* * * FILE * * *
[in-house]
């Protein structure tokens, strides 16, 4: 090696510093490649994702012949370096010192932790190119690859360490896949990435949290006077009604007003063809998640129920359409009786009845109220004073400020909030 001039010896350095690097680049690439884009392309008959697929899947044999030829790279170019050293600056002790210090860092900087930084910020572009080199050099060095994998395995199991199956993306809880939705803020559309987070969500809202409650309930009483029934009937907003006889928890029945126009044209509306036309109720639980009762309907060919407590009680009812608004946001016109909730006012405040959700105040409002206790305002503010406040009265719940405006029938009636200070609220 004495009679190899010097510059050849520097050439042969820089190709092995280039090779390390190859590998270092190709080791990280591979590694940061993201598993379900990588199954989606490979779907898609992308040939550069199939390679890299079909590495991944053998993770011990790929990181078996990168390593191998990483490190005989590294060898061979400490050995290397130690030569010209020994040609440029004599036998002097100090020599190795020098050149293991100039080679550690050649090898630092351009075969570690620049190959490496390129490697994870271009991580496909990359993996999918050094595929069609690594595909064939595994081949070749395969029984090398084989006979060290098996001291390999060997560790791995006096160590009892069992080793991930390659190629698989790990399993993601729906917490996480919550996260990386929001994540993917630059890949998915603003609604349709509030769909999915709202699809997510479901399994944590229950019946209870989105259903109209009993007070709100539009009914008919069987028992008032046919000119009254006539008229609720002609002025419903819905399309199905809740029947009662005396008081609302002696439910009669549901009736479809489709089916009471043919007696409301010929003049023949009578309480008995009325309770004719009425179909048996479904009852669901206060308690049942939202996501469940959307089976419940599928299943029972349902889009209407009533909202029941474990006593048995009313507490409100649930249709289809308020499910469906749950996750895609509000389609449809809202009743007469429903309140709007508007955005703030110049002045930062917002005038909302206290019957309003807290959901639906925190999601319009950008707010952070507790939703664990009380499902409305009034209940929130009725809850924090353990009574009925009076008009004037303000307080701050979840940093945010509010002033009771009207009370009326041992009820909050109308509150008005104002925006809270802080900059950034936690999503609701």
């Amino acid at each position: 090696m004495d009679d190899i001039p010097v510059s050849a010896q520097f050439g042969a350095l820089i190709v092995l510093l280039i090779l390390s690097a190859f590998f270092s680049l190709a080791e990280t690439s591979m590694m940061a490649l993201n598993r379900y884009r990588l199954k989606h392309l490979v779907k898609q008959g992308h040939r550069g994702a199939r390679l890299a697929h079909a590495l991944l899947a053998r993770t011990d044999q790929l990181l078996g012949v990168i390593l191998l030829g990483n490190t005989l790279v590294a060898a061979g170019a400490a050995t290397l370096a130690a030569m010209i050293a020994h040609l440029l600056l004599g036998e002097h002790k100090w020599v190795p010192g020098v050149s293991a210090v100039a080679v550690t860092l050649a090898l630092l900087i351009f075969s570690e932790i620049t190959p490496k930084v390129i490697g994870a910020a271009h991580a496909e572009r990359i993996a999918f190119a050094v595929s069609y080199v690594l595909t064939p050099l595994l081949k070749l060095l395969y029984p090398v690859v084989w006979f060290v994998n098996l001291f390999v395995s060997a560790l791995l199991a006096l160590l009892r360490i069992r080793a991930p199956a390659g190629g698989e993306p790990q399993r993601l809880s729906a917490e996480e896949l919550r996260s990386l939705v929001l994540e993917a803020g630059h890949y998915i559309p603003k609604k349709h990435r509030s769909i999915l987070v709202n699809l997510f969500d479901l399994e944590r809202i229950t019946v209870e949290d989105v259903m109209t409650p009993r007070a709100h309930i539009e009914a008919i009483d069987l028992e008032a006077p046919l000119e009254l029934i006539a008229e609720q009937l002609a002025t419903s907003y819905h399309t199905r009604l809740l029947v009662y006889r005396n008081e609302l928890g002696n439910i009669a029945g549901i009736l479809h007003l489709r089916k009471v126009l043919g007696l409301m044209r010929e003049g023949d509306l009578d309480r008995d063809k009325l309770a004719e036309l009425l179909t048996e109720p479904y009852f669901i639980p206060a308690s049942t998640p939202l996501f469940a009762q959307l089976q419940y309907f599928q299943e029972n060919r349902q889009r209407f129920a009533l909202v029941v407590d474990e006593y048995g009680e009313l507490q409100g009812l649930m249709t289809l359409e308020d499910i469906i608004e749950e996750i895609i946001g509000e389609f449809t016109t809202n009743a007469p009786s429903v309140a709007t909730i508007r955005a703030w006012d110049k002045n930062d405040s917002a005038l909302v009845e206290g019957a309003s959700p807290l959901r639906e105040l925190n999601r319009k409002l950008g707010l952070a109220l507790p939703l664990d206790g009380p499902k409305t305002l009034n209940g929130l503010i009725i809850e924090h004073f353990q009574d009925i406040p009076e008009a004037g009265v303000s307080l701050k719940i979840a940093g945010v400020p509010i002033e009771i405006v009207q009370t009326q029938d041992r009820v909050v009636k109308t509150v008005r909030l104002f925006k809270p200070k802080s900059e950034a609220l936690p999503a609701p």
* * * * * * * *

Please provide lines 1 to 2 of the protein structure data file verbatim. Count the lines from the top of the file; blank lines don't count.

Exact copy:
[in-house]
């Protein structure tokens, strides 16, 4: 090696510093490649994702012949370096010192932790190119690859360490896949990435949290006077009604007003063809998640129920359409009786009845109220004073400020909030 001039010896350095690097680049690439884009392309008959697929899947044999030829790279170019050293600056002790210090860092900087930084910020572009080199050099060095994998395995199991199956993306809880939705803020559309987070969500809202409650309930009483029934009937907003006889928890029945126009044209509306036309109720639980009762309907060919407590009680009812608004946001016109909730006012405040959700105040409002206790305002503010406040009265719940405006029938009636200070609220 004495009679190899010097510059050849520097050439042969820089190709092995280039090779390390190859590998270092190709080791990280591979590694940061993201598993379900990588199954989606490979779907898609992308040939550069199939390679890299079909590495991944053998993770011990790929990181078996990168390593191998990483490190005989590294060898061979400490050995290397130690030569010209020994040609440029004599036998002097100090020599190795020098050149293991100039080679550690050649090898630092351009075969570690620049190959490496390129490697994870271009991580496909990359993996999918050094595929069609690594595909064939595994081949070749395969029984090398084989006979060290098996001291390999060997560790791995006096160590009892069992080793991930390659190629698989790990399993993601729906917490996480919550996260990386929001994540993917630059890949998915603003609604349709509030769909999915709202699809997510479901399994944590229950019946209870989105259903109209009993007070709100539009009914008919069987028992008032046919000119009254006539008229609720002609002025419903819905399309199905809740029947009662005396008081609302002696439910009669549901009736479809489709089916009471043919007696409301010929003049023949009578309480008995009325309770004719009425179909048996479904009852669901206060308690049942939202996501469940959307089976419940599928299943029972349902889009209407009533909202029941474990006593048995009313507490409100649930249709289809308020499910469906749950996750895609509000389609449809809202009743007469429903309140709007508007955005703030110049002045930062917002005038909302206290019957309003807290959901639906925190999601319009950008707010952070507790939703664990009380499902409305009034209940929130009725809850924090353990009574009925009076008009004037303000307080701050979840940093945010509010002033009771009207009370009326041992009820909050109308509150008005104002925006809270802080900059950034936690999503609701």